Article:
Manure in, green gas out: engineering and installing a green gas installation
Biogas Plus engineers, builds, installs and maintains both biogas installations and green gas installations. There is much more potential in the latter in particular, says Bart van der Burgt, engineering and projects manager. "Green gas is a great alternative to natural gas, and the infrastructure is already there, so what more do we want?"
Text: Marion de Graaff
Source: gawalo.nl, d.d. Juli 28th 2020
In the past, biomass such as manure was converted into heat and electricity by means of a CHP installation. Nowadays, the government is increasingly focusing on green gas, which can then be fed into the natural gas network. The market for biogas installations in combination with green gas installations is therefore growing.
One of the companies that engineers, builds, installs and maintains both biogas plants and green gas plants is Biogas Plus. Bart van der Burgt is the engineering and projects manager. He is currently working on three projects in France, one project in Israel and several projects in the Netherlands.
From biogas to green gas
“Nowadays, the government is focusing more and more on green gas, which is why we are now mainly concerned with installations that turn biogas into green gas, so that it can then be fed into the natural gas network. "Get off the gas" is a common slogan, but I think you should look at that in a more nuanced way. It is about the origin and the composition. Green gas is a great alternative to natural gas, and the infrastructure is already there, so what more do we want? It is a win-win situation: on the one hand no emissions of methane and ammonia, for example, and on the other hand the production of green gas. ”
Heat from biogas
“In the past, biogas was converted into heat and power by means of a CHP installation,” says Van der Burgt. “To be able to dispose of the heat produced, a heat network is needed, which is quite difficult in the built environment. Heat from biogas is a possible solution for industry. We ourselves have experience with heating swimming pools and greenhouse complexes. Then you are talking about large local customers in the vicinity of local suppliers. ”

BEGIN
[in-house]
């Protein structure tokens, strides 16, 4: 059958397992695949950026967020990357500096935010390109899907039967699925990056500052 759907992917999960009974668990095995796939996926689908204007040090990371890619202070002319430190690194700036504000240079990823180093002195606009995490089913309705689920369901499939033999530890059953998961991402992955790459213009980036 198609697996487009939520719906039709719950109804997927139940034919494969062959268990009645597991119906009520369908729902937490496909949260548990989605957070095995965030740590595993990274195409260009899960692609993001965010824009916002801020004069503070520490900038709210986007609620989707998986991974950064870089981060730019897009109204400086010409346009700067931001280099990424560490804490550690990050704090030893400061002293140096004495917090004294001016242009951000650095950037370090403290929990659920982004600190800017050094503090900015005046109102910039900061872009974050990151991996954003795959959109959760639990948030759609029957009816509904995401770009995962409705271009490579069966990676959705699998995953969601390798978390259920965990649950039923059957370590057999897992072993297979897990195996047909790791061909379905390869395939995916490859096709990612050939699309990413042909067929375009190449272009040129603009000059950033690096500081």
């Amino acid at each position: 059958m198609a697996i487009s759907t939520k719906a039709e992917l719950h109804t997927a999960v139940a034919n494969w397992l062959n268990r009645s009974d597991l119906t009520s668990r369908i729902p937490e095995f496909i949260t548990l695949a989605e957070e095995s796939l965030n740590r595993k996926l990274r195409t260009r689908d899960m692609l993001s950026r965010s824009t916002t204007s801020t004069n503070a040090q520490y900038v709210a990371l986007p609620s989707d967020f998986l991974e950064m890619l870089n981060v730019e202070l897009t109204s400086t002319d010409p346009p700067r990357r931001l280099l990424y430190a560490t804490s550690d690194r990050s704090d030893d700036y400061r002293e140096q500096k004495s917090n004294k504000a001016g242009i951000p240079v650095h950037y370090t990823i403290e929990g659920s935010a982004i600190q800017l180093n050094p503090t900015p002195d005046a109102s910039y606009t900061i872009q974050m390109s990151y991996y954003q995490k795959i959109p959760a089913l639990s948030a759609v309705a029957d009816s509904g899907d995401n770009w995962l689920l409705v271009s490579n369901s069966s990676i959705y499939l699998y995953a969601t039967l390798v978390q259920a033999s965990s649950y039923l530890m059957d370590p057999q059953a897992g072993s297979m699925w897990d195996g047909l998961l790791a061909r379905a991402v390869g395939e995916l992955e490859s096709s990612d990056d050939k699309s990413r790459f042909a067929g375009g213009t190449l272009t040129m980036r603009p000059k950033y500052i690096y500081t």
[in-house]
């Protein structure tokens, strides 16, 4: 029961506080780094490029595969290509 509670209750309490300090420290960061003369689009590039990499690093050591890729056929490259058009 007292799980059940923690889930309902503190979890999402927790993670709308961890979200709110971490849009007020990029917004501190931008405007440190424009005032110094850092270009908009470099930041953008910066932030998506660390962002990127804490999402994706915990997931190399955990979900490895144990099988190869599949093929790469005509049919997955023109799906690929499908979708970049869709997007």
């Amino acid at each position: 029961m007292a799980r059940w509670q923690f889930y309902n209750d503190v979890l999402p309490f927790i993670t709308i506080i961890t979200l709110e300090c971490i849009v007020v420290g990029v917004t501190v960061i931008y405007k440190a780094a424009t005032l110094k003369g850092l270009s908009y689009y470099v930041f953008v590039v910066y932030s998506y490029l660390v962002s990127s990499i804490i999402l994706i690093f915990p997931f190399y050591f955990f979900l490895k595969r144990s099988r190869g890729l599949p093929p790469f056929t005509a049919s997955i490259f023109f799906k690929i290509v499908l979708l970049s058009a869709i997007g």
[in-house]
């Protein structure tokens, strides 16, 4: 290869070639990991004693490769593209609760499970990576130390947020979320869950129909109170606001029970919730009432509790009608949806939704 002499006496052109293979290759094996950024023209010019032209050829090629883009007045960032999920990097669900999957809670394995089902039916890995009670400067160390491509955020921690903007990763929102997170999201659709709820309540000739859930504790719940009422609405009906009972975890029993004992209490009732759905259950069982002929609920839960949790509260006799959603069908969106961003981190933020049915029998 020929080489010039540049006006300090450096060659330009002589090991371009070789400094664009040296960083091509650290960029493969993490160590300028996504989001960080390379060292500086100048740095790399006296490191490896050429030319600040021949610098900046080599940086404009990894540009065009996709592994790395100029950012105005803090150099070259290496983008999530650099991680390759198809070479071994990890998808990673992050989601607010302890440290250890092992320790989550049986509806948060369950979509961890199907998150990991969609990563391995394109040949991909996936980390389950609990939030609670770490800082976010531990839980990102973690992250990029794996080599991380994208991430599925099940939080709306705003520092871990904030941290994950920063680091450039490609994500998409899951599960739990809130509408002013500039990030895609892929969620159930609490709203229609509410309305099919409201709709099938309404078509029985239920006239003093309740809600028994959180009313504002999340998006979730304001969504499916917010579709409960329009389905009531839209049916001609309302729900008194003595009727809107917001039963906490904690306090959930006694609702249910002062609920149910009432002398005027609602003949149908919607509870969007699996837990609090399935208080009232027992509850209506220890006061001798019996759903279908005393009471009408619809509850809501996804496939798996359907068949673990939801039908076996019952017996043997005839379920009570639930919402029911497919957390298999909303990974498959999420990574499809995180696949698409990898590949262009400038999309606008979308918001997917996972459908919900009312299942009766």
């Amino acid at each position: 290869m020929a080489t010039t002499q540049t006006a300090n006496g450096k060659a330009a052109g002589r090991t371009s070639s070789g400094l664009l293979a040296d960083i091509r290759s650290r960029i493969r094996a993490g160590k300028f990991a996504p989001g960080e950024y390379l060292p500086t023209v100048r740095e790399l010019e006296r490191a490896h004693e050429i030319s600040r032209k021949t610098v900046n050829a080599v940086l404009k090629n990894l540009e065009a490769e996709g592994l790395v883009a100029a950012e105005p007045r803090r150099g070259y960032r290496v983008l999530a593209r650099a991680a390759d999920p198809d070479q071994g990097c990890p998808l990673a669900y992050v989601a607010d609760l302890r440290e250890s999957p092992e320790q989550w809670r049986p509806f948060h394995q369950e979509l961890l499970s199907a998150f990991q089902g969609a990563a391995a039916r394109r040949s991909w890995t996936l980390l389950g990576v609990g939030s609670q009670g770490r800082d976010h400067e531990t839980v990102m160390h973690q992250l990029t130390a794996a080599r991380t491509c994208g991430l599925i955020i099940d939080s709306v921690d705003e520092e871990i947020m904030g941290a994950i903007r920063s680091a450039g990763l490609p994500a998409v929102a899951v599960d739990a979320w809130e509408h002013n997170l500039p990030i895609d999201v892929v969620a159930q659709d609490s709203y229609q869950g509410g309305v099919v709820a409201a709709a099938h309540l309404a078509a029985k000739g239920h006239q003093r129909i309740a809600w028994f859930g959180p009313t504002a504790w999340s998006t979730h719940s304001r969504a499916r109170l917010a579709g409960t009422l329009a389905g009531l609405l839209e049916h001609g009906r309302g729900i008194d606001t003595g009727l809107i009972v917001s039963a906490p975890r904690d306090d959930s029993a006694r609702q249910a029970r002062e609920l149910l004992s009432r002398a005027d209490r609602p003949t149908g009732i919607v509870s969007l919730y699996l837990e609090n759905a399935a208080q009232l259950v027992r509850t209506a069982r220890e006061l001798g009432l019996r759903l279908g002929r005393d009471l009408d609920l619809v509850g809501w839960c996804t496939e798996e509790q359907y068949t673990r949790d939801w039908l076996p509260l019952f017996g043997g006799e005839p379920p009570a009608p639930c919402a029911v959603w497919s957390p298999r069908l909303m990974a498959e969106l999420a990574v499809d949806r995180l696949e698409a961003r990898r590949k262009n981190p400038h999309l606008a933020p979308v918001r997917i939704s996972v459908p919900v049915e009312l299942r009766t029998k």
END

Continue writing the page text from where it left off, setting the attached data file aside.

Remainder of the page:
Manure digester for farm
With its green gas installations, Biogas Plus mainly focuses on the agricultural sector. The company developed a small standard installation for this: the compact plus manure digester (CPM). Van der Burgt explains: “The small installation is suitable for a large farm with about three hundred animals that supply manure. The manure goes into the digester and from there into a gas reprocessor. The green gas that this produces, usually about 40 cubic meters per hour, is fed into the natural gas network. "
Small installations, with an input capacity of about 11,000 tons of manure per year, are relatively easy to realize. Van der Burgt: “The permits can be arranged fairly quickly for a farm installation. That is why the lead time between application and commissioning is usually less than a year. ”
Standard plug-and-play biogas installation
“We have developed three types of small installations that are common in the agricultural sector and we sell them. By engineering and developing three standard installations and prefabricating the whole, the costs remain low. It is a plug-and-play system, as it were, delivered in a container. On location, ie in the yard, a piece of concrete construction is required in advance and the piping from the stables must be adjusted and connected. ”
“The customer is responsible for the power supply and usually engages a local installer for this. We, as the supplier of the system, take care of the maintenance. We can monitor installations from a distance, which is useful in case of malfunctions. Sometimes we can solve a problem remotely, sometimes it is necessary to send a service engineer there. ”
Medium to large biogas plant
The second type of installation that Biogas Plus supplies is the medium to large biogas installation. “This is where different fertilizer flows come together, each of which has different properties. Pig manure is thin and can easily be pumped through a pipe. Straw is always stuck to goat manure. In the summer, cows carry loads of sand into the barn with them, and that too ends up in the digester. ”
“We engineer a customized installation for every (medium) large project. We determine in advance: what goes in, what operations are needed, how long does it take before the gas is extracted from that mixture, how much gas does that produce, how do you regulate the heating, the controls, for which material and which pump system do you choose? Only then can you determine how big the installation should be and how it should be built. "